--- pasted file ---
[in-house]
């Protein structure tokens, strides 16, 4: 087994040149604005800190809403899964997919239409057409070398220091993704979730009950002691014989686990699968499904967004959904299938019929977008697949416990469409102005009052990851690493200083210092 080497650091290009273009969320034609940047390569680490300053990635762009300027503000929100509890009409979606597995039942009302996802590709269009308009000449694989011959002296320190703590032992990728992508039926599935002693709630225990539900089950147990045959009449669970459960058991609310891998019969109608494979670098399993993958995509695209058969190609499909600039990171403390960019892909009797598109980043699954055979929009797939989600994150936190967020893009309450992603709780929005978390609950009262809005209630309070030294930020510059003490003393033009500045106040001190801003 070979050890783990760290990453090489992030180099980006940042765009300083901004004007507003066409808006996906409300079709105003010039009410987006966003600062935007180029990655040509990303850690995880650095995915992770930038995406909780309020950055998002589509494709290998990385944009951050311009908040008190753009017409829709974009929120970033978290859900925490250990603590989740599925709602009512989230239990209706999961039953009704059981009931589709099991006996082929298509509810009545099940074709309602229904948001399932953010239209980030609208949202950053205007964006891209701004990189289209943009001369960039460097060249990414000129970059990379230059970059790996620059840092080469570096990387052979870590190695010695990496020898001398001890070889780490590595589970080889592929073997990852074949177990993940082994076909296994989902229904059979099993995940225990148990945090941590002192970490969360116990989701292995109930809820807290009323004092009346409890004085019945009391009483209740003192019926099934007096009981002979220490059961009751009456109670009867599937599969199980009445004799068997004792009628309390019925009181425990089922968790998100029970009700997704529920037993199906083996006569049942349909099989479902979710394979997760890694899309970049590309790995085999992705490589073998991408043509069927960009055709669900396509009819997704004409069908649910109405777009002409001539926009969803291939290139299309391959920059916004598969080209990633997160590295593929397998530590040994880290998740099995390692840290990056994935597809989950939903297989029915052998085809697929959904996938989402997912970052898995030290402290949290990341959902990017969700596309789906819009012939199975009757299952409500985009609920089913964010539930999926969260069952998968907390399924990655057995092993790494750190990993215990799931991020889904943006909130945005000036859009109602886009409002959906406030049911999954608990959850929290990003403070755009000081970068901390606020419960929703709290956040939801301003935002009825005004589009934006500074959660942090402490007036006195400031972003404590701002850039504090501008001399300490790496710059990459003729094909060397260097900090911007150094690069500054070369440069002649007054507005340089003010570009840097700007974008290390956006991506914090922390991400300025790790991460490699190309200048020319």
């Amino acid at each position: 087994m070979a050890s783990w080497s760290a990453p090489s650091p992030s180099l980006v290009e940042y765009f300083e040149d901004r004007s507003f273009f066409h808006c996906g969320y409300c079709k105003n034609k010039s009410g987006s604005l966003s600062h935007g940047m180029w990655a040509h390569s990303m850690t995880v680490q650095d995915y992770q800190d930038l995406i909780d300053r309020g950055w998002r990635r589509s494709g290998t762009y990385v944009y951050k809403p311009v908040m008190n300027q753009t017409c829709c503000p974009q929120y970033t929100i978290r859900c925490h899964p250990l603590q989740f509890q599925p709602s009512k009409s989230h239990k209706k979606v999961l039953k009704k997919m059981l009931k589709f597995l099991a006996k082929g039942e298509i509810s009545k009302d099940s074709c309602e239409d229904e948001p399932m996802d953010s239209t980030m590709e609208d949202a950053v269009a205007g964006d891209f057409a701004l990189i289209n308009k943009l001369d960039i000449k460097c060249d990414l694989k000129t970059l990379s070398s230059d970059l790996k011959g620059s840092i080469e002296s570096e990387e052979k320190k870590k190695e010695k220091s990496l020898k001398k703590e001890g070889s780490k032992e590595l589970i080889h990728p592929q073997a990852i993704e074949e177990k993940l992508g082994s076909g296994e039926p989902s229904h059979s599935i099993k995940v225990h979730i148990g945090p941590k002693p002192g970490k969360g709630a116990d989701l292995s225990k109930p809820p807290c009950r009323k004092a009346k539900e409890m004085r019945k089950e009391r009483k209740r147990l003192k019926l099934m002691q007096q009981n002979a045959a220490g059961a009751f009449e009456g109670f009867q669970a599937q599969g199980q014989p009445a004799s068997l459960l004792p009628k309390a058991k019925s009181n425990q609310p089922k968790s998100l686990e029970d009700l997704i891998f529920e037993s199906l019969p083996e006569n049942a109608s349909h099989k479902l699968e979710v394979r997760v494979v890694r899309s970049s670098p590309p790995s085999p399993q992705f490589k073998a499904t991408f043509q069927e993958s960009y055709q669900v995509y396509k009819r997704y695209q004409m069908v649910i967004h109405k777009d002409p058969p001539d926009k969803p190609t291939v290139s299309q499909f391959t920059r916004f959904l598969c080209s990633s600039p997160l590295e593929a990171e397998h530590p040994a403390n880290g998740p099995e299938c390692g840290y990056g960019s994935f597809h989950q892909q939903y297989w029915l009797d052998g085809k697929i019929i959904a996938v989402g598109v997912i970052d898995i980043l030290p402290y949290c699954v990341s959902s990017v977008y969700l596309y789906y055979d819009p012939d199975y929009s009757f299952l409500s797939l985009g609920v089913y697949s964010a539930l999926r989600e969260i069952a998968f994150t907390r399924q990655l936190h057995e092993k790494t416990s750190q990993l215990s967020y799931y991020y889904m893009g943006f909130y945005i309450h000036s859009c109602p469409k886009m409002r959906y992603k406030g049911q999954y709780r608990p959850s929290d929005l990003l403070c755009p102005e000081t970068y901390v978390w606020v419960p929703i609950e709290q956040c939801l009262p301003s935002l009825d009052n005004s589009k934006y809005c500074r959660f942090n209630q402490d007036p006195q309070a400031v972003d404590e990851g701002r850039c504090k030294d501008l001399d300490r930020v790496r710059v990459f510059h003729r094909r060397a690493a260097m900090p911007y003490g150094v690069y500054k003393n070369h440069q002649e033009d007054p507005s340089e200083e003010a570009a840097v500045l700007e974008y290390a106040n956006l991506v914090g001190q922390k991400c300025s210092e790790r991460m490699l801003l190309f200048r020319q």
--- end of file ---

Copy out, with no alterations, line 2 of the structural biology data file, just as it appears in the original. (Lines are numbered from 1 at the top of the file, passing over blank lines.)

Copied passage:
């Protein structure tokens, strides 16, 4: 087994040149604005800190809403899964997919239409057409070398220091993704979730009950002691014989686990699968499904967004959904299938019929977008697949416990469409102005009052990851690493200083210092 080497650091290009273009969320034609940047390569680490300053990635762009300027503000929100509890009409979606597995039942009302996802590709269009308009000449694989011959002296320190703590032992990728992508039926599935002693709630225990539900089950147990045959009449669970459960058991609310891998019969109608494979670098399993993958995509695209058969190609499909600039990171403390960019892909009797598109980043699954055979929009797939989600994150936190967020893009309450992603709780929005978390609950009262809005209630309070030294930020510059003490003393033009500045106040001190801003 070979050890783990760290990453090489992030180099980006940042765009300083901004004007507003066409808006996906409300079709105003010039009410987006966003600062935007180029990655040509990303850690995880650095995915992770930038995406909780309020950055998002589509494709290998990385944009951050311009908040008190753009017409829709974009929120970033978290859900925490250990603590989740599925709602009512989230239990209706999961039953009704059981009931589709099991006996082929298509509810009545099940074709309602229904948001399932953010239209980030609208949202950053205007964006891209701004990189289209943009001369960039460097060249990414000129970059990379230059970059790996620059840092080469570096990387052979870590190695010695990496020898001398001890070889780490590595589970080889592929073997990852074949177990993940082994076909296994989902229904059979099993995940225990148990945090941590002192970490969360116990989701292995109930809820807290009323004092009346409890004085019945009391009483209740003192019926099934007096009981002979220490059961009751009456109670009867599937599969199980009445004799068997004792009628309390019925009181425990089922968790998100029970009700997704529920037993199906083996006569049942349909099989479902979710394979997760890694899309970049590309790995085999992705490589073998991408043509069927960009055709669900396509009819997704004409069908649910109405777009002409001539926009969803291939290139299309391959920059916004598969080209990633997160590295593929397998530590040994880290998740099995390692840290990056994935597809989950939903297989029915052998085809697929959904996938989402997912970052898995030290402290949290990341959902990017969700596309789906819009012939199975009757299952409500985009609920089913964010539930999926969260069952998968907390399924990655057995092993790494750190990993215990799931991020889904943006909130945005000036859009109602886009409002959906406030049911999954608990959850929290990003403070755009000081970068901390606020419960929703709290956040939801301003935002009825005004589009934006500074959660942090402490007036006195400031972003404590701002850039504090501008001399300490790496710059990459003729094909060397260097900090911007150094690069500054070369440069002649007054507005340089003010570009840097700007974008290390956006991506914090922390991400300025790790991460490699190309200048020319």